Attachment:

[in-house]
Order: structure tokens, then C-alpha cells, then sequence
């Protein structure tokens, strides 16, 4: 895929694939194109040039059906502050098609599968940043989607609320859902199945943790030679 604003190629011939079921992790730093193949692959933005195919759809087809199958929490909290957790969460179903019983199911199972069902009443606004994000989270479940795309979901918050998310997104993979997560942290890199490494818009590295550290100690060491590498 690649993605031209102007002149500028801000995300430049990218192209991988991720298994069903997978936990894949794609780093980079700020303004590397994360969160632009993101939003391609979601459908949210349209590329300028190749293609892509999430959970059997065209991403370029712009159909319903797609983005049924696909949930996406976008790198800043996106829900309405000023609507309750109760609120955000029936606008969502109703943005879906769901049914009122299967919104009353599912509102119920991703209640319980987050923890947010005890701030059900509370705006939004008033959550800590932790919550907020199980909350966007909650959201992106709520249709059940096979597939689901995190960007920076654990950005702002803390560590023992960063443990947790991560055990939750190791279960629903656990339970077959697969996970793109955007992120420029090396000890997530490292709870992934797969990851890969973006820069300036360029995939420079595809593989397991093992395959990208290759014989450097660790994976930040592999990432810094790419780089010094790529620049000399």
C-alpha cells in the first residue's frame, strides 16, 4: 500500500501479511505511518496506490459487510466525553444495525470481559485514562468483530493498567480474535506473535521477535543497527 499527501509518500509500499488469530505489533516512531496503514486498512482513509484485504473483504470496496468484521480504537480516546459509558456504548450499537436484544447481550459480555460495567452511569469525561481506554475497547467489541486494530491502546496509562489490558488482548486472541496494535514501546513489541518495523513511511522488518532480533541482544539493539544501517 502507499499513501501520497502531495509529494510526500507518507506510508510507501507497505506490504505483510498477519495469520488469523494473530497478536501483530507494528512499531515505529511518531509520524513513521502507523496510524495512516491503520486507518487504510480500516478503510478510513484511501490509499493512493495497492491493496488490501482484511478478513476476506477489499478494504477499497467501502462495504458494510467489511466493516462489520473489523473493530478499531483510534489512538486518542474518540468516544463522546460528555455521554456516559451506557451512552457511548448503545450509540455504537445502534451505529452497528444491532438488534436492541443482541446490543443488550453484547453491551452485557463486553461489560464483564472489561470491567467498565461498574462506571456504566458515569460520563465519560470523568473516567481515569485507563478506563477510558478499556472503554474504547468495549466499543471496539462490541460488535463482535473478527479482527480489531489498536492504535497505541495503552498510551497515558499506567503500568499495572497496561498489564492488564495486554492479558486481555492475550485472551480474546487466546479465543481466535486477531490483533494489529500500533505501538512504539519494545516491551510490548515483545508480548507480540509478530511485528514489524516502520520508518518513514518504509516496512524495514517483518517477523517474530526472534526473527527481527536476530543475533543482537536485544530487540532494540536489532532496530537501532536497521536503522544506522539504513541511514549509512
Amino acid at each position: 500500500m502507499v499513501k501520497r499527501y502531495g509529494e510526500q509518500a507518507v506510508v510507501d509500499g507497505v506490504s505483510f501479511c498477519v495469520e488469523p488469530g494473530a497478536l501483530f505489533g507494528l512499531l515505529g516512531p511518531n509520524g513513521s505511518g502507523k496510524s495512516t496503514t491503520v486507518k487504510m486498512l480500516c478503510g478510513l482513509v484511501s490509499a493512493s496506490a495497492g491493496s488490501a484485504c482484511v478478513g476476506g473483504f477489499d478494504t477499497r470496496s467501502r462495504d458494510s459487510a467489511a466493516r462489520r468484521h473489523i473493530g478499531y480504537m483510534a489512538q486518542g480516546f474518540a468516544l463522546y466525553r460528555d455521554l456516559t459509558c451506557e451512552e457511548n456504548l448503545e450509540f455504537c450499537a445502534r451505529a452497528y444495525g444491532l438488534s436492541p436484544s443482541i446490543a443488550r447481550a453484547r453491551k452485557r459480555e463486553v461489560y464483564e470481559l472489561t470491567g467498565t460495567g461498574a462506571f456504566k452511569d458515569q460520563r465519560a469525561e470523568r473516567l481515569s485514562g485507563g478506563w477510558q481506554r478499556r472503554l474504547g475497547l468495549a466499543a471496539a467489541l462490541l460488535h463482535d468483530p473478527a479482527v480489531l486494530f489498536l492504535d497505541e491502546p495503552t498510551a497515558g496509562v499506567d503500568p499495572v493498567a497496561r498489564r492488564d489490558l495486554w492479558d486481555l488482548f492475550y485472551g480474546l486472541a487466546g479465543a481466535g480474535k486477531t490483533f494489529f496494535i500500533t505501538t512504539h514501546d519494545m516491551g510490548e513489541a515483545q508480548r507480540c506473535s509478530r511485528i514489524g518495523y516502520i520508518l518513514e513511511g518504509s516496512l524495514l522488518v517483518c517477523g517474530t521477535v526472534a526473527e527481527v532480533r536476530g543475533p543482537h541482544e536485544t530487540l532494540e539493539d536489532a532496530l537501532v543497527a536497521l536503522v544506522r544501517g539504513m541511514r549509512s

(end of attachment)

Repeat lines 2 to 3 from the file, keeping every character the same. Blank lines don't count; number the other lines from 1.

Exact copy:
Order: structure tokens, then C-alpha cells, then sequence
């Protein structure tokens, strides 16, 4: 895929694939194109040039059906502050098609599968940043989607609320859902199945943790030679 604003190629011939079921992790730093193949692959933005195919759809087809199958929490909290957790969460179903019983199911199972069902009443606004994000989270479940795309979901918050998310997104993979997560942290890199490494818009590295550290100690060491590498 690649993605031209102007002149500028801000995300430049990218192209991988991720298994069903997978936990894949794609780093980079700020303004590397994360969160632009993101939003391609979601459908949210349209590329300028190749293609892509999430959970059997065209991403370029712009159909319903797609983005049924696909949930996406976008790198800043996106829900309405000023609507309750109760609120955000029936606008969502109703943005879906769901049914009122299967919104009353599912509102119920991703209640319980987050923890947010005890701030059900509370705006939004008033959550800590932790919550907020199980909350966007909650959201992106709520249709059940096979597939689901995190960007920076654990950005702002803390560590023992960063443990947790991560055990939750190791279960629903656990339970077959697969996970793109955007992120420029090396000890997530490292709870992934797969990851890969973006820069300036360029995939420079595809593989397991093992395959990208290759014989450097660790994976930040592999990432810094790419780089010094790529620049000399």